Tone level (dBm @ 600 Ω)Deviation (± kHz)Tone freq (Hz)

The last row of should set alarm bells off. 32 Hz of deviation is an extremely low level, a level of perturbation that easily comes about from noise and interference. Beat notes from another FM transmitter on the same channel can create energy in bins near the 2175Hz guard tone that false the decoder and cause the paging system to stop transmitting. Part 2 will show a simulation of this effect; it’s immediately apparent. On modern POTS lines crosstalk isn’t so much an issue anymore, and you don’t get beat frequencies either. The tone remote systems weren’t designed to tolerate this.

carrier squelch

Using a carrier squelch system for a critical system backbone function is very inappropriate. We should use some type of signaling qualification at least as secure as other elements of the system, even if it is security through obscurity.

non-flat audio on backhaul

Sending non-flat audio is begging for more trouble with level-sensitive signaling. It makes low frequency paging tones have low SNR, which is then repeated out the paging transmitter as a degraded signal, causing poor coverage for jurisdictions using low audio frequency two-tone pages. Preemph/deemph is to help fading radio channels have less of a hissing sound, it’s not beneficial for what should be relatively strong signal links. It doesn’t help co-channel interference.

no impedance match

The impedance matching problem was not helping frequency response of two-tone paging either.

The Cure for Remote Two-Tone Paging Woes

As always I thought of systems models and security. Here is what I did for each problem noted in the last section respectively.

  1. Use standard radio signaling techniques (simultaneous subaudible modulation, tone burst at start of transmission) to act as the authentication. This was no worse than what the rest of the system used. The risk of intercept was small, and if an adversary had the equipment to get the radio codes, they could have simply gotten the radio codes for the rest of the system with less effort. This meant that there would no longer be tone remote 2175, 1950, 1850 Hz signaling going on over the air, and the two-tone paging would be set for 66% modulation (+/- 1.65 kHz deviation) allowing maximizing SNDR (noise + distortion). This was enabled by using a Vega DSP-223 tone remote panel between the Zetron and the CM200 radio.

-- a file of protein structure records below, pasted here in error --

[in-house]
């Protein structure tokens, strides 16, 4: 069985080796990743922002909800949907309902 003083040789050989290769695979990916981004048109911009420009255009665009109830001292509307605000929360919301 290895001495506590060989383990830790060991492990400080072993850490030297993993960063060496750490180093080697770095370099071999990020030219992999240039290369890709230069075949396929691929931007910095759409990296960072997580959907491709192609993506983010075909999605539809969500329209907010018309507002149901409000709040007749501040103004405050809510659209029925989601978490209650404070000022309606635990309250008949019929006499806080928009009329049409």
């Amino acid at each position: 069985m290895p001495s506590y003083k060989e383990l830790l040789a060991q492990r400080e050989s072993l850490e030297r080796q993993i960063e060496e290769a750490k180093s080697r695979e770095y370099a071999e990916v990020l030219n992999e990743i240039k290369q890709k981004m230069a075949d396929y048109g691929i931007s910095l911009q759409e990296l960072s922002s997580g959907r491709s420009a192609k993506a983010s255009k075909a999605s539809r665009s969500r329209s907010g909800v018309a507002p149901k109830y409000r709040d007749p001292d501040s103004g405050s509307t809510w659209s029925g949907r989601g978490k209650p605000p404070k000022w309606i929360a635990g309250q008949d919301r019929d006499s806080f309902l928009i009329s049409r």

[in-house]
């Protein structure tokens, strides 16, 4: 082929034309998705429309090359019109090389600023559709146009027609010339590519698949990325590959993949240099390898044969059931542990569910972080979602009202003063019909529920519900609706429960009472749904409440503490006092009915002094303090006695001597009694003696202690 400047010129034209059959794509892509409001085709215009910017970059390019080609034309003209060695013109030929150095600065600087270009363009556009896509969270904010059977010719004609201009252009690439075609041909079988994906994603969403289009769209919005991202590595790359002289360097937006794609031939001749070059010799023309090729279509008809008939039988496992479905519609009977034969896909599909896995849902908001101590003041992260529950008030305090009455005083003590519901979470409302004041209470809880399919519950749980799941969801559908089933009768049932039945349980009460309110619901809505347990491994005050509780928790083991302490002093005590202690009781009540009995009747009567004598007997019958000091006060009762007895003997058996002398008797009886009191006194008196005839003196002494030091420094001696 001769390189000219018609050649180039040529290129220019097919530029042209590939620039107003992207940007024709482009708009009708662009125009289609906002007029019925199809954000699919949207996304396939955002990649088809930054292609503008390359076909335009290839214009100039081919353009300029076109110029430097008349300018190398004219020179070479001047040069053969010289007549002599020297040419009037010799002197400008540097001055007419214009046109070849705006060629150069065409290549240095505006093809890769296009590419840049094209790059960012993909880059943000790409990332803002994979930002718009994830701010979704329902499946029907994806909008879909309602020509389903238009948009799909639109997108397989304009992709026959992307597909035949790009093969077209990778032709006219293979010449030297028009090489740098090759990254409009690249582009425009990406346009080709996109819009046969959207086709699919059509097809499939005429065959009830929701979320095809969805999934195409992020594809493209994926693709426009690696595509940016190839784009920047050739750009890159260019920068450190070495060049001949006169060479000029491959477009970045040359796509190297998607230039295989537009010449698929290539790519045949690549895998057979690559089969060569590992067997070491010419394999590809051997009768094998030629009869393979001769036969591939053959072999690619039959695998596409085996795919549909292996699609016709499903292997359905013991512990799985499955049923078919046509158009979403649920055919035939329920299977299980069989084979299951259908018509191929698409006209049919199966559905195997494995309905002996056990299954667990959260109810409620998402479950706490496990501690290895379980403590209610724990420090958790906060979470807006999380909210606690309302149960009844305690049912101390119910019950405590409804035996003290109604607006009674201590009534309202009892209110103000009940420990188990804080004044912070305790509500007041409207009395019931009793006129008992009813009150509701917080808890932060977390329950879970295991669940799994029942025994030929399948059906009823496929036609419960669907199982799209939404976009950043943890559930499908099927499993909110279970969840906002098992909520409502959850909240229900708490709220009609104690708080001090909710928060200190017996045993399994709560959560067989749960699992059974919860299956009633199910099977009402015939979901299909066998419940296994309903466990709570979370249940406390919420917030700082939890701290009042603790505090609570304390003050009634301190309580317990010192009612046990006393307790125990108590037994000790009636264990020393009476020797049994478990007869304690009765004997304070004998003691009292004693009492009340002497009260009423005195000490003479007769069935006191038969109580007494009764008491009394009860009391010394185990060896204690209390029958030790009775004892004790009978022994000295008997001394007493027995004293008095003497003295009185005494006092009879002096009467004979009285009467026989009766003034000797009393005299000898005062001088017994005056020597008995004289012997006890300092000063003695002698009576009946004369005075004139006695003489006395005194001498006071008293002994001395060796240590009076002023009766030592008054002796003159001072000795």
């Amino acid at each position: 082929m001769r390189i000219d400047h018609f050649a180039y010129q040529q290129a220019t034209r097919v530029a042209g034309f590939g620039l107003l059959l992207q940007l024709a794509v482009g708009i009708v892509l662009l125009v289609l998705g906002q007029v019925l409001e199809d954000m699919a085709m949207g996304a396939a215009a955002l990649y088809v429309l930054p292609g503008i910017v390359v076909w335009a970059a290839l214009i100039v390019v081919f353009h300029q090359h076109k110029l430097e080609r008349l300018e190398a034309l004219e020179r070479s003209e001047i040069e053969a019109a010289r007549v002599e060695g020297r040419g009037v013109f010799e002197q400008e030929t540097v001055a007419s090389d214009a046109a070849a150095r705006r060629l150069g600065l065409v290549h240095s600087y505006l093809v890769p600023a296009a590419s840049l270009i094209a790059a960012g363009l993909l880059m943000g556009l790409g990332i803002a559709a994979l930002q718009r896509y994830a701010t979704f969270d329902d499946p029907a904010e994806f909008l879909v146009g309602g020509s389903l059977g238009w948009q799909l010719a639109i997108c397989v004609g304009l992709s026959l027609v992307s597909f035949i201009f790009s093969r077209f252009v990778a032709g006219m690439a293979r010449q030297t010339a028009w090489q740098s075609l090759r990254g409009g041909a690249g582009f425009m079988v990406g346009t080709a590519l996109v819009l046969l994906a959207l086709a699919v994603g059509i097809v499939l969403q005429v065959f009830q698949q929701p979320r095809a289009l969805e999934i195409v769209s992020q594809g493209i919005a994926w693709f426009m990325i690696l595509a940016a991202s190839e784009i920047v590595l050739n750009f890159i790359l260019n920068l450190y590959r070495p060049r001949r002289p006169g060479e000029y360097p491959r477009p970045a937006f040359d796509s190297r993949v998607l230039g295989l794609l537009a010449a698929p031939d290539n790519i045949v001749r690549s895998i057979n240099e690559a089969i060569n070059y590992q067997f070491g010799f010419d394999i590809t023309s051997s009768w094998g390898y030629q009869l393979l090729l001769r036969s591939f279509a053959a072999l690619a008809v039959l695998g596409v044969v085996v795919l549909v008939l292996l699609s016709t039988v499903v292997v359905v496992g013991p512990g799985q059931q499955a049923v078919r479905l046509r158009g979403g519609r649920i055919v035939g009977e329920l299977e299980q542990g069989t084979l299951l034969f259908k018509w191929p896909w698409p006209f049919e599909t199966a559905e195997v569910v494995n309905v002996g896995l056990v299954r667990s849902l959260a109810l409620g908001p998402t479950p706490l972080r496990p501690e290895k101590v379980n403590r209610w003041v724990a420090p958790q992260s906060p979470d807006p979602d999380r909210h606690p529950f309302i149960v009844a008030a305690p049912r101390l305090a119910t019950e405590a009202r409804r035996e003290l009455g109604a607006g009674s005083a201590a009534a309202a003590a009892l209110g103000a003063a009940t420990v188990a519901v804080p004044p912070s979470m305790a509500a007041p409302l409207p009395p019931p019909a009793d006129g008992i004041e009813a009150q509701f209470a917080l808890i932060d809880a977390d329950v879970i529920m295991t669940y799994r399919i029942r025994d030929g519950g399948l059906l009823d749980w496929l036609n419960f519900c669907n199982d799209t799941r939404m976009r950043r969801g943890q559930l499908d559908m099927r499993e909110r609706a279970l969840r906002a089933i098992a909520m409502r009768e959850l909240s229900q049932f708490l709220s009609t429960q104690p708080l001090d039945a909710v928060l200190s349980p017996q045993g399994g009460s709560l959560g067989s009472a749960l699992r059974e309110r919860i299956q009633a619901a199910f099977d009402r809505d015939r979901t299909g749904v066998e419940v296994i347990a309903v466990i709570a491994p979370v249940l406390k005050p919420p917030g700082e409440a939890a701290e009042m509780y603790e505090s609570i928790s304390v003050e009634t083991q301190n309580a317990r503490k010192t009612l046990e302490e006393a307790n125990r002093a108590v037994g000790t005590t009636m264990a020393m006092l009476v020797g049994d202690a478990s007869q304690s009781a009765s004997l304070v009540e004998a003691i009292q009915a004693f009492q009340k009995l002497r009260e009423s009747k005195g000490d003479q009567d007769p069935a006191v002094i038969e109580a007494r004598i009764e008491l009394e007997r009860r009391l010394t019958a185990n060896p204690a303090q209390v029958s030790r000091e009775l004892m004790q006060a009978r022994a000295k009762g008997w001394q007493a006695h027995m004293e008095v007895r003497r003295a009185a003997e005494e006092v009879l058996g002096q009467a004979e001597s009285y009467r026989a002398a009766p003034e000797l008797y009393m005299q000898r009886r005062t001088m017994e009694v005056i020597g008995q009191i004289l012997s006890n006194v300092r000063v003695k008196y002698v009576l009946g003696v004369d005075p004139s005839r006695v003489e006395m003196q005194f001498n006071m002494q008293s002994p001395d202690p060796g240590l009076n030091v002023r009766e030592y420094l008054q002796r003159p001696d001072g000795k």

2. This solution ties in with number one, +/- 300Hz deviation subaudible digital signaling was used continuously during the transmission, along with a brief ANI burst of +/- 1.5kHz. An ANI validation module managed this qualification on the receiving end. The system will work without ANI, it will just be less secure against others keying up the system.
  3. It was easy to reconfigure the system to use flat audio, it’s just a programming selection and use of appropriate 16-pin connector pins.
  4. Since the paging transmitter had a second local PTT & audio connection, we didn’t connect to the 600 ohm line used by the main consoles. We used an audio transformer to isolate the radio from the paging transmitter, and the signaling decoder provided a relay output to key the paging transmitter. The two-tones were sent from the Zetron after a delay long enough to allow for link receiver decoding (subaudible + ANI + paging transmitter keyup).

Part 2 will explore the quantitative radio link vs. POTS, showing the clear deficiency of the old design.